wind turbines, offshore wind, electric cables, heat pumps). This bill supports localized expertise and
manufacturing to create the next global leaders.
- U.S. jobs: There should be a lot of local jobs created. Companies, even incumbents in the energy industry,
will pivot strong to reap the rewards and get first mover advantage. They will need a lot of new skills.
- U.S. competitiveness: If jobs aren’t enough, the economics of the energy transition are just as tantalizing.
Countries are in an arm’s race for the fruits of decarbonization, energy security and electrification.
- Achieving cheap scale: One comparison of the IRA is the experience with wind. The tax incentives
for wind have delivered significant, cheap wind with compelling cost declines – that will go further in
the decades ahead with or without incentives – further improving renewables on a levelized cost of
energy basis. This law is trying to do that across a range of technologies that, hopefully, result in seismic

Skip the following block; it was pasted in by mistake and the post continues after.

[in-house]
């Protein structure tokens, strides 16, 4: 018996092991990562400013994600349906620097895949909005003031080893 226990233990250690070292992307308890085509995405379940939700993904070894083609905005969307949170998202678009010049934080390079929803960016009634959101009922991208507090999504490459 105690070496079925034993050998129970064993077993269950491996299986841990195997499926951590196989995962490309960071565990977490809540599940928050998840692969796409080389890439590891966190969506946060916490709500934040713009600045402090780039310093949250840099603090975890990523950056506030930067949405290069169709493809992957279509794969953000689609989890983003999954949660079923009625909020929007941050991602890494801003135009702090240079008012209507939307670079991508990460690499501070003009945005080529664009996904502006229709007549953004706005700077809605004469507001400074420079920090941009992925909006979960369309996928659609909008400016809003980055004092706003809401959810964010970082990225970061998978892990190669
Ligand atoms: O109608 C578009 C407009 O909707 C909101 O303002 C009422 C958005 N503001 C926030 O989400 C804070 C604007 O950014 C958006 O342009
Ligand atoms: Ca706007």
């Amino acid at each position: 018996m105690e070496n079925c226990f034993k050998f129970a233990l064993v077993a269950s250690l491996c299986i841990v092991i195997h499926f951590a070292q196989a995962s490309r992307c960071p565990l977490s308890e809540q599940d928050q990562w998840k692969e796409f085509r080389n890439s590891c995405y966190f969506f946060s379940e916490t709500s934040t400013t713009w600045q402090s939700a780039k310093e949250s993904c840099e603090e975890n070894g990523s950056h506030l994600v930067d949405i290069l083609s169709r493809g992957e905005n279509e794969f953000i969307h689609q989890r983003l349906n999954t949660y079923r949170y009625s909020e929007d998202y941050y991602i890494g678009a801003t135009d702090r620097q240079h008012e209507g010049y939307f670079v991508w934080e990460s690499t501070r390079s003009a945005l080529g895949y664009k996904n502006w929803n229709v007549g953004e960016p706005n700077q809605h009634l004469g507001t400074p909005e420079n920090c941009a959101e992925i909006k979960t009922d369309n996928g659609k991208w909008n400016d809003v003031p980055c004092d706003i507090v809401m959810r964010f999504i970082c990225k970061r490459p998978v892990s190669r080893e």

reductions in emissions and costs.
Ecofin Advisors Limited (“Ecofin UK”) is authorized and regulated by the Financial Conduct Authority and is also registered with the U.S. Securities and Exchange Commission as an investment advisor. This commentary contains certain statements that may include “forward-looking statements.” All statements, other than statements of historical fact, included herein are “forward-looking statements.” Although Ecofin UK believes that the expectations reflected in these forward-looking statements are reasonable, they do involve assumptions, risks and uncertainties, and these expectations may prove to be incorrect; actual events could differ materially from those anticipated in these forward-looking statements as a result of a variety of factors. You should not place undue reliance on these forward looking statements, which speak only as of the date of this publication. Ecofin UK does not assume a duty to update these forward-looking statements. The views and opinions in this commentary are as of the date of publication and are subject to change. This material should not be relied upon as investment or tax advice and is not intended to predict or depict performance of any investment or any fund managed by Ecofin UK. This publication is provided for information only and shall not constitute an offer to sell or a solicitation of an offer to buy any securities.